Peace, finally? Colombia’s congress approves amended deal with FARC rebels

Peace, finally? Colombia’s congress approves amended deal with FARC rebels
The Congress of Colombia has approved the updated peace deal with FARC rebels, outlining a six-month countdown for the insurgents to abandon their weapons and form a political party. The new vote comes after the previous text of the deal was narrowly rejected.

The agreement was approved in the lower house in a 130-0 vote late Wednesday, just one day after it passed the Senate in a 75-0 vote.

READ MORE: Nobel Peace Prize awarded to Colombian President Santos for FARC deal

President Juan Manuel Santos and rebel leader Rodrigo Londono signed the accord last week, after the first deal was rejected in a national referendum. Santos is looking to get the deal implemented as soon as possible, in order to maintain a fragile ceasefire.

Interior Minister Luis Ernesto Gomez praised the deal on Twitter, saying “Peace has arrived!”

However, Colombia's conservative population has expressed anger that Uribe ratified the agreement without holding another referendum, and lawmakers from the Democratic Center party left the floors of both houses of Congress in protest just before the voting began.

Former President Alvaro Uribe, now a senator for the Democratic Center party, has said the government is being too lenient on FARC rebels who have battled the government for 52 years, and that the deal does not serve as a deterrent for other groups involved in crime.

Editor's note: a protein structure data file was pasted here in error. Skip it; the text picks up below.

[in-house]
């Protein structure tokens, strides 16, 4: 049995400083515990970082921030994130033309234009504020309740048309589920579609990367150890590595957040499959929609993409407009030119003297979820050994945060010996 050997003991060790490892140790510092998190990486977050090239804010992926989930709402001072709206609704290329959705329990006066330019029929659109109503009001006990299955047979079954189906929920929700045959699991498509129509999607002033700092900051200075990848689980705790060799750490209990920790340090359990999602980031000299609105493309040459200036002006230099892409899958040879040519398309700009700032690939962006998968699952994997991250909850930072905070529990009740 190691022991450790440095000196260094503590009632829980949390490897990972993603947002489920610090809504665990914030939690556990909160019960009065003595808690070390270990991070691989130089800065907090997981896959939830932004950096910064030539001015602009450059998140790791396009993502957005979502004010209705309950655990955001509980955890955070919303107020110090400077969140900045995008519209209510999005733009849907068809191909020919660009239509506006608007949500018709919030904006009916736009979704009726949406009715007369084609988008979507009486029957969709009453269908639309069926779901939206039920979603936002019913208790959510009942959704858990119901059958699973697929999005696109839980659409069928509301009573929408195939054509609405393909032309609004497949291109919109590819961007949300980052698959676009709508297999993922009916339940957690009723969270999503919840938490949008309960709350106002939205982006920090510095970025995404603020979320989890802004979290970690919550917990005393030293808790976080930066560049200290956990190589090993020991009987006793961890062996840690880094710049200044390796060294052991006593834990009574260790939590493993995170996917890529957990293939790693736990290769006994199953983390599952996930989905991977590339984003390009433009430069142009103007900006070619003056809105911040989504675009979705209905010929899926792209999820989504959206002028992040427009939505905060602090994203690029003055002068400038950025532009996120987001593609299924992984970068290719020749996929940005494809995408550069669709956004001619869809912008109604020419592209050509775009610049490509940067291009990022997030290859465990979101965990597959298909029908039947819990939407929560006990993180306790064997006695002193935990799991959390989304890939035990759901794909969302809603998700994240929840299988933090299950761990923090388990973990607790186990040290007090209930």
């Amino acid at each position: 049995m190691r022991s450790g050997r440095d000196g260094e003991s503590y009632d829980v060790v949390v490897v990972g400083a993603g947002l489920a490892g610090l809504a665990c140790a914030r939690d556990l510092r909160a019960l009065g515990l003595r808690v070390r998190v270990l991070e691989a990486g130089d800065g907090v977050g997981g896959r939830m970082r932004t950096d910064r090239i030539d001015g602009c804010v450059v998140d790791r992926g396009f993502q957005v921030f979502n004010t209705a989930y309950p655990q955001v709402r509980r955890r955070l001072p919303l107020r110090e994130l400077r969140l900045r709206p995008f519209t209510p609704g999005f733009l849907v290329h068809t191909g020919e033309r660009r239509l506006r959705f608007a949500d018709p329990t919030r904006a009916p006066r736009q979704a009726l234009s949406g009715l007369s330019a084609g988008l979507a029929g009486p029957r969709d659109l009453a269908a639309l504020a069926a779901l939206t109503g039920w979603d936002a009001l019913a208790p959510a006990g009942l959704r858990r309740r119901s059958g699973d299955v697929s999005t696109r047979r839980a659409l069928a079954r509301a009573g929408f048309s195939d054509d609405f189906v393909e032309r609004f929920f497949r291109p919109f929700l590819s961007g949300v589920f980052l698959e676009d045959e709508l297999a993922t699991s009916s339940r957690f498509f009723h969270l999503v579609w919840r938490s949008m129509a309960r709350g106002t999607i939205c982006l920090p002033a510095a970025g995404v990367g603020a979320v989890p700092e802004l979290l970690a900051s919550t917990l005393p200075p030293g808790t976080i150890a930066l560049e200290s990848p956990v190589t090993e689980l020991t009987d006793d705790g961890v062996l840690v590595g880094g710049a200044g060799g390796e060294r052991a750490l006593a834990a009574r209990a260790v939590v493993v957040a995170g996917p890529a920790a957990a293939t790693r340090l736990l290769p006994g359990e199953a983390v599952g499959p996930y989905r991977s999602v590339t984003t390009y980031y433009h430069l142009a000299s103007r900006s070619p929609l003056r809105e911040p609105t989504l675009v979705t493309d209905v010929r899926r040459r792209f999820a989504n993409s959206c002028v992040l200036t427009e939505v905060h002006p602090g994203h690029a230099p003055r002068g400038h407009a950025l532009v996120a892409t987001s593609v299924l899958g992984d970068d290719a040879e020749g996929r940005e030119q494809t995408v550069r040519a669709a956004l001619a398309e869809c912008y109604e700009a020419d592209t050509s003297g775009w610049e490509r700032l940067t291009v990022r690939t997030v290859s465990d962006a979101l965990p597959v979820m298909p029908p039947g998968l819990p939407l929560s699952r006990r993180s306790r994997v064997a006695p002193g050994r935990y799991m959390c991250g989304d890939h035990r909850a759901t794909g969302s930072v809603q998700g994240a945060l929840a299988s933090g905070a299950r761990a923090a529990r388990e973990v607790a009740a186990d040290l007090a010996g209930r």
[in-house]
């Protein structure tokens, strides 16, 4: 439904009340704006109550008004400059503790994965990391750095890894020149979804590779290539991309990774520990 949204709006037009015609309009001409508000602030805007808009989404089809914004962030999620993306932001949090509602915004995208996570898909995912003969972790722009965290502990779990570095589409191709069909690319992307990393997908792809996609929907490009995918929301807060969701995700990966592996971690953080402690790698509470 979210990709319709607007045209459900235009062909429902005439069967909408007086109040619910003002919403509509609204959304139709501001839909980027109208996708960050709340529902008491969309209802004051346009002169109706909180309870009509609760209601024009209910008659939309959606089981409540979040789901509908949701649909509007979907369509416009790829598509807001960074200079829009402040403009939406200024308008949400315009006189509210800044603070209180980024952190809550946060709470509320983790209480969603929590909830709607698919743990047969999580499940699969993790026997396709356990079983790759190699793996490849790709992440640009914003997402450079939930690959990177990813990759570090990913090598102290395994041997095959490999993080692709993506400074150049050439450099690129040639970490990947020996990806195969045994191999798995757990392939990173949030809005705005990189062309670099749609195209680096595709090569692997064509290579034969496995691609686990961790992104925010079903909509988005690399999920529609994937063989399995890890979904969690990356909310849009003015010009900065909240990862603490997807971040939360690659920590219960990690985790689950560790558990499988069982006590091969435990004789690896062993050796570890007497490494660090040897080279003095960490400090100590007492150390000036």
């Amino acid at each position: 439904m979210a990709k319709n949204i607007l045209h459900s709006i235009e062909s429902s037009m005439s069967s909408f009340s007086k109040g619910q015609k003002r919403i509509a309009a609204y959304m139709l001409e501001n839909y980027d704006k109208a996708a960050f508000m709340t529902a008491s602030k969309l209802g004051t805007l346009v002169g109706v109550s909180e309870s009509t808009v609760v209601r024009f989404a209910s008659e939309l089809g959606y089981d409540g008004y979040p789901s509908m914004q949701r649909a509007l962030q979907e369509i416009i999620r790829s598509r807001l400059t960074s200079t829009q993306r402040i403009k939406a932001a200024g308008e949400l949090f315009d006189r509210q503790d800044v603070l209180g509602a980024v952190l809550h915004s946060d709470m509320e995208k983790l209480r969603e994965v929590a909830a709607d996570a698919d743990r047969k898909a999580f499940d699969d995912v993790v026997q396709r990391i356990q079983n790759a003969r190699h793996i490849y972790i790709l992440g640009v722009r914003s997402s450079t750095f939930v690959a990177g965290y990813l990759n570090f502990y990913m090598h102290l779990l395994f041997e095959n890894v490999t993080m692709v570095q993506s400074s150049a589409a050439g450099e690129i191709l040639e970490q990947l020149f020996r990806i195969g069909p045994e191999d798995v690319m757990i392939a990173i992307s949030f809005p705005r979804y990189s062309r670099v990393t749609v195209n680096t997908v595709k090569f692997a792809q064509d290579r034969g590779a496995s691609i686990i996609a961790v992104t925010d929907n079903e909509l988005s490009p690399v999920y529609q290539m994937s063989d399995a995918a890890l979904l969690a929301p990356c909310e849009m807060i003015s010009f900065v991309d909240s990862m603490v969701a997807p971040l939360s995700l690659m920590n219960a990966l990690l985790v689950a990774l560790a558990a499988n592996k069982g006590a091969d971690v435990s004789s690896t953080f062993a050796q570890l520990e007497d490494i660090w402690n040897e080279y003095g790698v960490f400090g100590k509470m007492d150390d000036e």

READ MORE: Chief FARC negotiator to RT: ‘Nobel Prize will help drive peace talks over the line’

The new agreement, aimed at ending Latin America's longest-running insurgency, was put together in just over a month, after the original pact – which allowed rebels to hold public office and skip jail – was narrowly defeated in an October 2 referendum.

Although the government claims the new deal includes most of the amendments put forward by those who rejected the original agreement, it still contains the controversial provisions allowing rebels to hold public office and avoid jail time, a topic which has also angered Colombia's conservatives.

FARC began in 1964 as a rebellion fighting rural poverty. It reached prominence in the 1980s and 90s, and was Latin America's largest and best-equipped militant organization at its peak, with an estimated 20,000 fighters. The Marxist group's five-decade battle with the government has claimed more than 220,000 lives and displaced millions.